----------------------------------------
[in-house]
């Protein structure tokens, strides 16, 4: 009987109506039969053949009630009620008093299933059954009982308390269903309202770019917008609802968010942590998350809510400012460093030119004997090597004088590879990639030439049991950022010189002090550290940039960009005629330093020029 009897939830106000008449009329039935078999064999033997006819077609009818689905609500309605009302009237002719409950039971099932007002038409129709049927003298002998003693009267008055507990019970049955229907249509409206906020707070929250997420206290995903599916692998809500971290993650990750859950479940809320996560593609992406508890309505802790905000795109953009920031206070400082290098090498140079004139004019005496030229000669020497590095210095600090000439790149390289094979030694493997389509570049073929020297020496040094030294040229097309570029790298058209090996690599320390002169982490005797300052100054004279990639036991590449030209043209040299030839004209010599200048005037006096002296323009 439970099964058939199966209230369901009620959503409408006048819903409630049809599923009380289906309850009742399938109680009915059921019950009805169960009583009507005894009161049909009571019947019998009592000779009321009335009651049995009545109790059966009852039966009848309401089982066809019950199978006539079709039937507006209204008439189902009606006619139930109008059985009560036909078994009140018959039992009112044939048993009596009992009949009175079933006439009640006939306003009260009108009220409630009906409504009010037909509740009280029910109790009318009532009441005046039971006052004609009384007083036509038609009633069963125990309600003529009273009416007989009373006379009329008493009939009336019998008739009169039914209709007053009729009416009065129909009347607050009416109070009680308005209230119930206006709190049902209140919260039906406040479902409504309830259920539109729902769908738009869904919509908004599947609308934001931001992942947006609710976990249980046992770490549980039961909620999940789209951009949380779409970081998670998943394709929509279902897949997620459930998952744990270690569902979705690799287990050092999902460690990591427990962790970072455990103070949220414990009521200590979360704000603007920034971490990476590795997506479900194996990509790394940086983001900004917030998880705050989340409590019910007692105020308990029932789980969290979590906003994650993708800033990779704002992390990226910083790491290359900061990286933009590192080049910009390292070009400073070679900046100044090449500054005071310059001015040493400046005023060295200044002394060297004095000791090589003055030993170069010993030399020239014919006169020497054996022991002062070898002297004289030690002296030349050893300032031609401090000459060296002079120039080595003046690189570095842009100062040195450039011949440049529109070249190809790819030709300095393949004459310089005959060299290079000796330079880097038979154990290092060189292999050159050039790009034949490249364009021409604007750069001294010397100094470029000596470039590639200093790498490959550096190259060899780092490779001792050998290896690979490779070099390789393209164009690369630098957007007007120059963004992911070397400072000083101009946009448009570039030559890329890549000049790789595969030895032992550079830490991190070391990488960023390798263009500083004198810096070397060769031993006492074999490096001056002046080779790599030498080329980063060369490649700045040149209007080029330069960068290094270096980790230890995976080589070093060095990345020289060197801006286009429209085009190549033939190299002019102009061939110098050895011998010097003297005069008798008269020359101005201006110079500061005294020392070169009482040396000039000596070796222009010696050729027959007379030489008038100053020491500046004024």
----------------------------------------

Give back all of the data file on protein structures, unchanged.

[in-house]
């Protein structure tokens, strides 16, 4: 009987109506039969053949009630009620008093299933059954009982308390269903309202770019917008609802968010942590998350809510400012460093030119004997090597004088590879990639030439049991950022010189002090550290940039960009005629330093020029 009897939830106000008449009329039935078999064999033997006819077609009818689905609500309605009302009237002719409950039971099932007002038409129709049927003298002998003693009267008055507990019970049955229907249509409206906020707070929250997420206290995903599916692998809500971290993650990750859950479940809320996560593609992406508890309505802790905000795109953009920031206070400082290098090498140079004139004019005496030229000669020497590095210095600090000439790149390289094979030694493997389509570049073929020297020496040094030294040229097309570029790298058209090996690599320390002169982490005797300052100054004279990639036991590449030209043209040299030839004209010599200048005037006096002296323009 439970099964058939199966209230369901009620959503409408006048819903409630049809599923009380289906309850009742399938109680009915059921019950009805169960009583009507005894009161049909009571019947019998009592000779009321009335009651049995009545109790059966009852039966009848309401089982066809019950199978006539079709039937507006209204008439189902009606006619139930109008059985009560036909078994009140018959039992009112044939048993009596009992009949009175079933006439009640006939306003009260009108009220409630009906409504009010037909509740009280029910109790009318009532009441005046039971006052004609009384007083036509038609009633069963125990309600003529009273009416007989009373006379009329008493009939009336019998008739009169039914209709007053009729009416009065129909009347607050009416109070009680308005209230119930206006709190049902209140919260039906406040479902409504309830259920539109729902769908738009869904919509908004599947609308934001931001992942947006609710976990249980046992770490549980039961909620999940789209951009949380779409970081998670998943394709929509279902897949997620459930998952744990270690569902979705690799287990050092999902460690990591427990962790970072455990103070949220414990009521200590979360704000603007920034971490990476590795997506479900194996990509790394940086983001900004917030998880705050989340409590019910007692105020308990029932789980969290979590906003994650993708800033990779704002992390990226910083790491290359900061990286933009590192080049910009390292070009400073070679900046100044090449500054005071310059001015040493400046005023060295200044002394060297004095000791090589003055030993170069010993030399020239014919006169020497054996022991002062070898002297004289030690002296030349050893300032031609401090000459060296002079120039080595003046690189570095842009100062040195450039011949440049529109070249190809790819030709300095393949004459310089005959060299290079000796330079880097038979154990290092060189292999050159050039790009034949490249364009021409604007750069001294010397100094470029000596470039590639200093790498490959550096190259060899780092490779001792050998290896690979490779070099390789393209164009690369630098957007007007120059963004992911070397400072000083101009946009448009570039030559890329890549000049790789595969030895032992550079830490991190070391990488960023390798263009500083004198810096070397060769031993006492074999490096001056002046080779790599030498080329980063060369490649700045040149209007080029330069960068290094270096980790230890995976080589070093060095990345020289060197801006286009429209085009190549033939190299002019102009061939110098050895011998010097003297005069008798008269020359101005201006110079500061005294020392070169009482040396000039000596070796222009010696050729027959007379030489008038100053020491500046004024």